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Writing Regularly

July 26, 2020

I've stopped writing regularly. I've published a couple of articles about personal knowledge management and stopped. I've broken the habit. I'm trying to get back to it now, but at the time I felt that there is nothing else to say about the topic.

The inner critic

My readers aren't interested in anything outside of my usual topics: product attempts, freelancing, or personal knowledge management.

This line of thinking gives more power to the inner critic I have to fight with every article I write. Every time I publish, I hear this voice inside my head that makes me start questioning things.

My writing is not good enough, and no one will read it. It doesn't matter. It's not interesting or useful.

And that's what pushes me to publish.

The flinch

I've learned about the "flinch" a while back, from a book of the same name by Julien Smith. This experience reminds me of it. He explains it with an example of novice boxers. When they start training, they close their eyes before every punch in the face. To win at boxing, they need to fight this reflex.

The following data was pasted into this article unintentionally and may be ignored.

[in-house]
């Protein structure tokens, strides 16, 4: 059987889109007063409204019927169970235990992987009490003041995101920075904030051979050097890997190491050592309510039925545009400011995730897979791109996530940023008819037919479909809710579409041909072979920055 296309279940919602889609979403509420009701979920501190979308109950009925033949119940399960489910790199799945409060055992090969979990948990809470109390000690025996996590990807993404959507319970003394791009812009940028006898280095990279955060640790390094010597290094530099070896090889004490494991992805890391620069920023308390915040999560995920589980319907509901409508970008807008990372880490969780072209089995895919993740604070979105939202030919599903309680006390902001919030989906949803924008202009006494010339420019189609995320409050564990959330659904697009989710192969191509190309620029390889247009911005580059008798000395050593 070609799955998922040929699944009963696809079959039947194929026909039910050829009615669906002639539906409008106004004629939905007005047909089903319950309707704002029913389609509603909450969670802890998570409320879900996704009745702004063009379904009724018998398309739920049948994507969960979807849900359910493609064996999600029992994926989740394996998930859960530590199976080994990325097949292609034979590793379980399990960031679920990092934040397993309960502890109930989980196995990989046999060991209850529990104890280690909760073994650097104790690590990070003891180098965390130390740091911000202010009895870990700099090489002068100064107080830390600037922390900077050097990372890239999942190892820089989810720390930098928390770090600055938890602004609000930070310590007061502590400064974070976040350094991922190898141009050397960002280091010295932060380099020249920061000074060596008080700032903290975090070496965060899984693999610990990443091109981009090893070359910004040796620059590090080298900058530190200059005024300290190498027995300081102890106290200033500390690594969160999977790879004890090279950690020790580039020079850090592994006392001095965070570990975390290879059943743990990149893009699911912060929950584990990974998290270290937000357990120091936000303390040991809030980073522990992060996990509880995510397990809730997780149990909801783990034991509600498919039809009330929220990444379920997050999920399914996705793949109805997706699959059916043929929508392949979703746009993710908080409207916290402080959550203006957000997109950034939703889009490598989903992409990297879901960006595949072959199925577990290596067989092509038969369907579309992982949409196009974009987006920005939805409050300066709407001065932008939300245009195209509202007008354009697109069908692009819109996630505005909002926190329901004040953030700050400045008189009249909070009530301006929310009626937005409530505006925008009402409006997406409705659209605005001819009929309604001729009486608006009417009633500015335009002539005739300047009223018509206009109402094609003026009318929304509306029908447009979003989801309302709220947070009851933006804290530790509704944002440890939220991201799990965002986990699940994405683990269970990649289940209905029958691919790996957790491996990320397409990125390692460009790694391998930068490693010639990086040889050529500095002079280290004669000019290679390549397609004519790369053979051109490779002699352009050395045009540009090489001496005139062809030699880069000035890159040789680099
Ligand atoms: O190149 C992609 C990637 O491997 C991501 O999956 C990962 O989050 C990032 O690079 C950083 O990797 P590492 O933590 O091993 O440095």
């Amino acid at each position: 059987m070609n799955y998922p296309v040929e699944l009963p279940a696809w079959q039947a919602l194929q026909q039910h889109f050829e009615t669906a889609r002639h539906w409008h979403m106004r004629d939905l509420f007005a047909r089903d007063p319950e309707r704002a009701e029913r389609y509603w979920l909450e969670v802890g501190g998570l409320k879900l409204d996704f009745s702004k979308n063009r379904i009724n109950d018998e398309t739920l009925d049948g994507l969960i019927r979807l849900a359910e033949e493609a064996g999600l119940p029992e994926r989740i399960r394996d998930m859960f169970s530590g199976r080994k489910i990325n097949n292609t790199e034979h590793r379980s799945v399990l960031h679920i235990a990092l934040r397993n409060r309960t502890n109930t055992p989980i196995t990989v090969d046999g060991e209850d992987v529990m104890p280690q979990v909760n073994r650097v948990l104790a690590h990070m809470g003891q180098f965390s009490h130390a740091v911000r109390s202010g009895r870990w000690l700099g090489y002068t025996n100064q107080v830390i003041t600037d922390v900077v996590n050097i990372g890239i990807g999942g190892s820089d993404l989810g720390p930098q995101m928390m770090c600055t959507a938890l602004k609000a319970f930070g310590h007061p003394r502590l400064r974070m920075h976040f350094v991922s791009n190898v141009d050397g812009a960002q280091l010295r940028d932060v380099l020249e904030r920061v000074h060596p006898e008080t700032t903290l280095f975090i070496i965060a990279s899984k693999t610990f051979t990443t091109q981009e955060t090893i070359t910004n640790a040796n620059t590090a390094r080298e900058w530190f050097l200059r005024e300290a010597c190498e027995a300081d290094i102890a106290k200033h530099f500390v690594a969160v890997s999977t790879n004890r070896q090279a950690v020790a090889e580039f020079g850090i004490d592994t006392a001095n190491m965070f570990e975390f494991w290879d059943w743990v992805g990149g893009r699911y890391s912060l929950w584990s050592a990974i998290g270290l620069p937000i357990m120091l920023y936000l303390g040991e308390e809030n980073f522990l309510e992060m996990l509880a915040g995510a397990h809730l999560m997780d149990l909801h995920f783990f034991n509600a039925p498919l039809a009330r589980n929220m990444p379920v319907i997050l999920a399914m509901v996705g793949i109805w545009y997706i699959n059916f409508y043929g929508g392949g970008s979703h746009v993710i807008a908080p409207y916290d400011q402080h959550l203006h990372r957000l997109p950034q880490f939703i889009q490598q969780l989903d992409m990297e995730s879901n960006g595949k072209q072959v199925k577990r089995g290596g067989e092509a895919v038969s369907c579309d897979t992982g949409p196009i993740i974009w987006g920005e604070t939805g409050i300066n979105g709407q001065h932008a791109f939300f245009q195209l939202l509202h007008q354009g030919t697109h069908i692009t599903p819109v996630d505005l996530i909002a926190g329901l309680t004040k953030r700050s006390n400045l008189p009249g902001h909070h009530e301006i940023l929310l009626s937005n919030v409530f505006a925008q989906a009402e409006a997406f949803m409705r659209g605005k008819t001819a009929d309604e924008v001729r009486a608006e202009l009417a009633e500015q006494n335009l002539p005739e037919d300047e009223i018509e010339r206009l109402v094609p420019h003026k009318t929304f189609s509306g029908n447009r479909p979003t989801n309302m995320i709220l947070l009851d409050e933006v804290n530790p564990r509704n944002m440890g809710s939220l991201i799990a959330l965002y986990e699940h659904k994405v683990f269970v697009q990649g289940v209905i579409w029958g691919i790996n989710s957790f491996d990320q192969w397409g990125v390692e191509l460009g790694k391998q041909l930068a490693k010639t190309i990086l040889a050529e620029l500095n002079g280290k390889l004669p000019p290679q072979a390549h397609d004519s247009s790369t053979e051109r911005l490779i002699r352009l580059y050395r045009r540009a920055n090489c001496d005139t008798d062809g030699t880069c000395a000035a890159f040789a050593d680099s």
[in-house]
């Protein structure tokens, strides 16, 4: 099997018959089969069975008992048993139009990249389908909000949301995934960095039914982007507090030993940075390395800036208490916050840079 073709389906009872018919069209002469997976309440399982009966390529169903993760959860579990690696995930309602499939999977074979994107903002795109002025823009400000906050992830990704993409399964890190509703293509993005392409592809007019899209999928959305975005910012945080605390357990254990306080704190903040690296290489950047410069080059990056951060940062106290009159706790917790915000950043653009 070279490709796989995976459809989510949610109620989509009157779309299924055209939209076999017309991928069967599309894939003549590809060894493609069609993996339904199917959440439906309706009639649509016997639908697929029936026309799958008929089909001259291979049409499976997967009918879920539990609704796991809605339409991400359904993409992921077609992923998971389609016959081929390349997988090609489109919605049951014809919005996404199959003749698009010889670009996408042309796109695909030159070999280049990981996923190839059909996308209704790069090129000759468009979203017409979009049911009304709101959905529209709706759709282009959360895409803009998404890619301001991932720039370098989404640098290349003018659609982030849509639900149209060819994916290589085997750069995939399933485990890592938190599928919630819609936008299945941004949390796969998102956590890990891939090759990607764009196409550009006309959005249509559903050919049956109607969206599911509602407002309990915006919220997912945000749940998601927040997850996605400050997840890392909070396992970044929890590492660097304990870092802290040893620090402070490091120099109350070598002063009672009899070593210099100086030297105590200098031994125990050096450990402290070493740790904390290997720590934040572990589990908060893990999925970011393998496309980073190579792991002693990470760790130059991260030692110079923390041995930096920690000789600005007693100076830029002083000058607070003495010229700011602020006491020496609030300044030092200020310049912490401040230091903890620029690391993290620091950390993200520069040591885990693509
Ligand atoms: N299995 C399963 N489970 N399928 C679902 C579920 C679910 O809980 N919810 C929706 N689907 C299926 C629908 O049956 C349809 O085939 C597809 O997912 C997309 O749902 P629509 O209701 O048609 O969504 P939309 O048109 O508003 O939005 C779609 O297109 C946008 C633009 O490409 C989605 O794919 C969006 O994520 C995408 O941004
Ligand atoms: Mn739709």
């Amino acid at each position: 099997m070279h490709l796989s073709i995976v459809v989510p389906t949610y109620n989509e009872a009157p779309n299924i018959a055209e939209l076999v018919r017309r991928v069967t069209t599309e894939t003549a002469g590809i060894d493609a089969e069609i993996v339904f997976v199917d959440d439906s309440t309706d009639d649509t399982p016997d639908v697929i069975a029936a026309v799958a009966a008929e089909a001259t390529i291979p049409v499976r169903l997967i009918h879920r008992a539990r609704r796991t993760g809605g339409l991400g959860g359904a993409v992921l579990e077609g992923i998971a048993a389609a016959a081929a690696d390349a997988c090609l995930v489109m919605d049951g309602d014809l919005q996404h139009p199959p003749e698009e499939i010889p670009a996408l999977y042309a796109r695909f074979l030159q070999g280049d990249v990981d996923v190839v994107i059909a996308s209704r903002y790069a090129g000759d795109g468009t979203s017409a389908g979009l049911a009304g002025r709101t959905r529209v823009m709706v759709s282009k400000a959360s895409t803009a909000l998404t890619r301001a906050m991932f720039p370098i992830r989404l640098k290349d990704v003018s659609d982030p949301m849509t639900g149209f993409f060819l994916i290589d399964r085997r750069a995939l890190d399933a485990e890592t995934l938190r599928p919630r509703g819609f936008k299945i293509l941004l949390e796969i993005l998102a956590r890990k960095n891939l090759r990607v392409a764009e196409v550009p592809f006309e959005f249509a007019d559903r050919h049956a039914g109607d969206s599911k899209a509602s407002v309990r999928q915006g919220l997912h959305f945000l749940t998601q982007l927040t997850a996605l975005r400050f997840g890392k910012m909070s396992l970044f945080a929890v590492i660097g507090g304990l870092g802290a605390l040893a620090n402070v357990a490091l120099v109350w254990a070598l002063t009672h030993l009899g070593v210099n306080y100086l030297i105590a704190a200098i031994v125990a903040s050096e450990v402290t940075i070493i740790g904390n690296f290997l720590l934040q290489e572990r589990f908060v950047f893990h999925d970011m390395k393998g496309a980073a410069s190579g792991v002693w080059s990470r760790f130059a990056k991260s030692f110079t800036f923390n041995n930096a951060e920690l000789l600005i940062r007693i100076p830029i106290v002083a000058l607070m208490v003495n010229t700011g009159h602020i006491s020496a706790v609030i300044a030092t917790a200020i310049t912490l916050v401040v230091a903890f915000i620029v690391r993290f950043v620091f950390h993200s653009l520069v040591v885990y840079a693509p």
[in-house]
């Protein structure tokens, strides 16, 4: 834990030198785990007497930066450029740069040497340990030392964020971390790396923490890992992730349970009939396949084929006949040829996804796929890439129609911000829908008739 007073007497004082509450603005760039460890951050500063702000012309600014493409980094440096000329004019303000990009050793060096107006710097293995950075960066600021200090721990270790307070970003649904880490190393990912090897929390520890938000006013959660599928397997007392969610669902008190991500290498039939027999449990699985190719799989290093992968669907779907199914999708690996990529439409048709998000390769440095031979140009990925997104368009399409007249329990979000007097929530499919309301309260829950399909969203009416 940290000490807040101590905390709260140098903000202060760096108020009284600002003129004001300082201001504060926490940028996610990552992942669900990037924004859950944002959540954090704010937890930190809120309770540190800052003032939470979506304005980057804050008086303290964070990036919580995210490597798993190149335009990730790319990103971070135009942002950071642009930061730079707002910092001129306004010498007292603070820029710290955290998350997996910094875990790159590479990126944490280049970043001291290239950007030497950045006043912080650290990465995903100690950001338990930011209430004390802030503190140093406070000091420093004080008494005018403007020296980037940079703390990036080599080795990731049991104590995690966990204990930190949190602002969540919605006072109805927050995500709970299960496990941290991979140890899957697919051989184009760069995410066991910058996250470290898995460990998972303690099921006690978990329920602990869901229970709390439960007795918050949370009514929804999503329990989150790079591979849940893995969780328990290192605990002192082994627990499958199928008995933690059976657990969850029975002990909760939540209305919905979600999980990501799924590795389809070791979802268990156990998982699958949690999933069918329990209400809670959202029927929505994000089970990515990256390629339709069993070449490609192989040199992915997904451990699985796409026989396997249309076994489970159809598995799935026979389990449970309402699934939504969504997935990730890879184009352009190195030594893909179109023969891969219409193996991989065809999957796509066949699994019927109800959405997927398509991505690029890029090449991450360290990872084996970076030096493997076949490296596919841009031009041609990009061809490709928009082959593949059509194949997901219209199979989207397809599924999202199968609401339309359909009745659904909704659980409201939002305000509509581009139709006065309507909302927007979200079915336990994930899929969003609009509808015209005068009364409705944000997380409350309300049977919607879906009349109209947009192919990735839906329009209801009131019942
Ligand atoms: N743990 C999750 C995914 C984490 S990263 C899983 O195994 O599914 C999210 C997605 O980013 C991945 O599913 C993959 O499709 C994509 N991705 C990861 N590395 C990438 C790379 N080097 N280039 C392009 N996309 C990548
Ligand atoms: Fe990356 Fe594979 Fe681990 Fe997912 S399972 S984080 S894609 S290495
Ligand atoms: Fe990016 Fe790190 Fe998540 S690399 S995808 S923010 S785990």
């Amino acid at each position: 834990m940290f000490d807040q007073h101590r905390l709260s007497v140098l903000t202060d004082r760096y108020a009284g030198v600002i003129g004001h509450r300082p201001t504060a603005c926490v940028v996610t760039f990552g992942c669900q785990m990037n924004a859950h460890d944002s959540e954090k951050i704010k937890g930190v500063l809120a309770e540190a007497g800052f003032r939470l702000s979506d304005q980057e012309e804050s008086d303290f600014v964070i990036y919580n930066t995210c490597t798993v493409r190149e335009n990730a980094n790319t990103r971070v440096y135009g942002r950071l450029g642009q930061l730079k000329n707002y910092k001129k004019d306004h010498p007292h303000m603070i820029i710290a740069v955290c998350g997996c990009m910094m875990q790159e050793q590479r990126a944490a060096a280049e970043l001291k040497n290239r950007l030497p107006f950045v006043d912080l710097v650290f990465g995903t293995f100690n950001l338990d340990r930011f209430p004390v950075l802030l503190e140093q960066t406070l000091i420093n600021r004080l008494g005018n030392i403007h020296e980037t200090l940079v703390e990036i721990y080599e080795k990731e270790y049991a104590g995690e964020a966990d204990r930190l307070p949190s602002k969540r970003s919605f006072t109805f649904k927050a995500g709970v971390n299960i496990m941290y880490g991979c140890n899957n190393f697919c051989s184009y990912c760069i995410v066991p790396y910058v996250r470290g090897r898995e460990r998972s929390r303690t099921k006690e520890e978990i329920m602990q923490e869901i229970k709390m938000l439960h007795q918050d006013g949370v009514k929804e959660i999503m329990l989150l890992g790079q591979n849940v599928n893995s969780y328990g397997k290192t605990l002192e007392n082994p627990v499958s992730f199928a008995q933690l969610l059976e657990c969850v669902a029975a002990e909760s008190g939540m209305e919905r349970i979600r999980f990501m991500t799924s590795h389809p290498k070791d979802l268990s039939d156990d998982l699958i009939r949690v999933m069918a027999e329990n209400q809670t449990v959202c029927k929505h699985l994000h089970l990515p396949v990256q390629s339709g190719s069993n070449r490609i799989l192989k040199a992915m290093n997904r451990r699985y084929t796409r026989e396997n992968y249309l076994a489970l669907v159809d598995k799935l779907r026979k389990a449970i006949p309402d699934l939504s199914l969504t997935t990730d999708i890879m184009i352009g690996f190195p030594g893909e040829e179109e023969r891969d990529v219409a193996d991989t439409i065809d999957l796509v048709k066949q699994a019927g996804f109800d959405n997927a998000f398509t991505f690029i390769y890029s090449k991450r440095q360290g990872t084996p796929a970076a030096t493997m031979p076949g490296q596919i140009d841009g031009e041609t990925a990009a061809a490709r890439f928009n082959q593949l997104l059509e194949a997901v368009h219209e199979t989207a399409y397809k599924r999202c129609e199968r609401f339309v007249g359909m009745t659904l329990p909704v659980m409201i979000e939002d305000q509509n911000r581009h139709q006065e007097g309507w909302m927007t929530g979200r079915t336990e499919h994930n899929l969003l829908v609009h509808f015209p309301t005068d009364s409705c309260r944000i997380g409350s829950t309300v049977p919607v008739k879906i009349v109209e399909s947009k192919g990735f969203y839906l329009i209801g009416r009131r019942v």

The voice of this inner critic is my flinch, and I fight it by publishing regardless. It is one of the most reliable indicators that I'm leaving my comfort zone. It's disguised as a voice of reason. It's telling me that what I'm doing is crazy. Why bother? Don't risk it. It makes no sense.

The same thing happens before I turn the cold water in the shower. Or before I start a hard conversation, send an uncomfortable email, or start giving a meetup talk.

This voice is like flight control telling me where I have growth opportunities. I then decide whether I should go after that opportunity or not.

The same thing happens when I publish an article and send the newsletter. It makes me fight the flinch, and it confronts this fear. It makes me become better at it.

And that's why I'll keep on writing.

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